Revisiting "The Red Record": Black Women's Lynching Texts-March 15-18, 2012

updated: 
Wednesday, June 22, 2011 - 9:59pm
full name / name of organization: 
Northeast Modern Language Association (NeMLA)

This seminar seeks papers exploring African-American women's lynching narratives. How have black women writers used their texts (literary, visual, performance, etc.) to protest 'lynch law' and record its impact on American racial and gender formations? What remains unexplored? Possible authors/artists include Ida B. Wells-Barnett, Kara Walker, Gwendolyn Brooks, and Georgia Douglas Johnson. Please send a 1-page abstract and brief biographical statement to Courtney D. Marshall (courtney.marshall@unh.edu) with 'NEMLA' in subject line.

The NeMLA conference takes place from March 15-18, 2012 in Rochester, New York.

Sylvia Plath's The Bell Jar (August 1, 2011)

updated: 
Wednesday, June 22, 2011 - 12:04pm
full name / name of organization: 
Don Tresca
contact email: 

Rodopi Press Amsterdam / Atlanta announces a new series of literary studies entitled Dialogue under the general editorship of Michael J. Meyer. The series will offer new and experienced scholars the opportunity to present alternative readings and approaches to classic texts (those which have received canonical acceptance in either American or Continental Literature). The call for papers on Sylvia Plath's The Bell Jar will work as follows: the series editor or a guest editor will list several different topics or approaches to Plath's novel. These topics should have in the past elicited a significant level of disagreement among critics or have an inherent controversial element.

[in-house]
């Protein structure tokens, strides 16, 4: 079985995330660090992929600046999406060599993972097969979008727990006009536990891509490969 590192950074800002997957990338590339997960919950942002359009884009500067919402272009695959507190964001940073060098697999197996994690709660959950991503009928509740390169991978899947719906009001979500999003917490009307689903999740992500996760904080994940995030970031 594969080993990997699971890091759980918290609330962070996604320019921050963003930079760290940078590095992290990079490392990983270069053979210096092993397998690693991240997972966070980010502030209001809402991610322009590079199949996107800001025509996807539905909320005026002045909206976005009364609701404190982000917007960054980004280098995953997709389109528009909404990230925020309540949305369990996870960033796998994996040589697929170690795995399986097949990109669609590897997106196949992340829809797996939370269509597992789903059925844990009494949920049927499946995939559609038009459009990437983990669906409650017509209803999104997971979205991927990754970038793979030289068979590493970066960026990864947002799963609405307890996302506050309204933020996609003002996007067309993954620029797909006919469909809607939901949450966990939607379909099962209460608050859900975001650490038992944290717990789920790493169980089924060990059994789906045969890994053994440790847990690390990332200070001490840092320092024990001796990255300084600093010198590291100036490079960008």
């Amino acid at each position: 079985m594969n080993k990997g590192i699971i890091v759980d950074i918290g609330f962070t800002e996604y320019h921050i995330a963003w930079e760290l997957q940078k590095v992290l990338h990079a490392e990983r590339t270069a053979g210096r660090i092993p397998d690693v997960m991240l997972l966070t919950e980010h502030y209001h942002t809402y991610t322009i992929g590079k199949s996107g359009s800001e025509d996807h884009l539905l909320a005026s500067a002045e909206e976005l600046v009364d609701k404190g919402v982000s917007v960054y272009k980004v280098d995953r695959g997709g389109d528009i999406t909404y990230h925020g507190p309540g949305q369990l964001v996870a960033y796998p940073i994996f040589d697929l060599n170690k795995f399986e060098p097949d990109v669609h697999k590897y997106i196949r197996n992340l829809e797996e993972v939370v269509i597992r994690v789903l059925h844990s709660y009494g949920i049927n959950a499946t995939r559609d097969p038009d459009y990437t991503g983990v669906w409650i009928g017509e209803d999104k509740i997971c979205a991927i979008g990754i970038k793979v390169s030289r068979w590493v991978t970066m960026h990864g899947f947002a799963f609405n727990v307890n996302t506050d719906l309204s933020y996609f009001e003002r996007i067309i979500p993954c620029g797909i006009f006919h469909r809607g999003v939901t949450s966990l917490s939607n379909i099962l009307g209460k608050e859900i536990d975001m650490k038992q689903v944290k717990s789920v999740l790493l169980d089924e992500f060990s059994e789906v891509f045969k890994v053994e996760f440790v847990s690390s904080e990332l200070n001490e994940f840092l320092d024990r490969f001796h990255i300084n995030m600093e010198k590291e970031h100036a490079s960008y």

The Entrepreneurial Principles of the Cultural and Creative industries

updated: 
Wednesday, June 22, 2011 - 11:28am
full name / name of organization: 
Utrecht University / School of the Arts
contact email: 

Submissions are invited for a forthcoming special book to be published in early 2012, entitled The Entrepreneurial Principles of the Cultural and Creative industries, compiled by Prof. Dr. Giep Hagoort (Utrecht University/Utrecht School of the Arts), assoc. Prof. Dr A. Thomassen (Auckland University of Technology), Drs. R. Kooyman (Ars Nova).

MACOMÈRE: Special issue on Dionne Brand

updated: 
Wednesday, June 22, 2011 - 10:46am
full name / name of organization: 
MACOMÈRE (THE JOURNAL OF THE ASSOCIATION OF CARIBBEAN WOMEN WRITERS & SCHOLARS)
contact email: 

This special issue of MaComère is focused on Caribbean Canadian writer Dionne Brand. For over thirty years, Dionne Brand has been testing the capacity of poetic language to address ethical questions of global consequence. She has published in a wide range of genres, including poetry, novels, short stories, essays and non fiction, and documentary film, and is Poet Laureate of the City of Toronto (2009-2012). Brand has won many awards for her writing, including most recently the prestigious 2011 Griffin Poetry Prize for her narrative poem Ossuaries.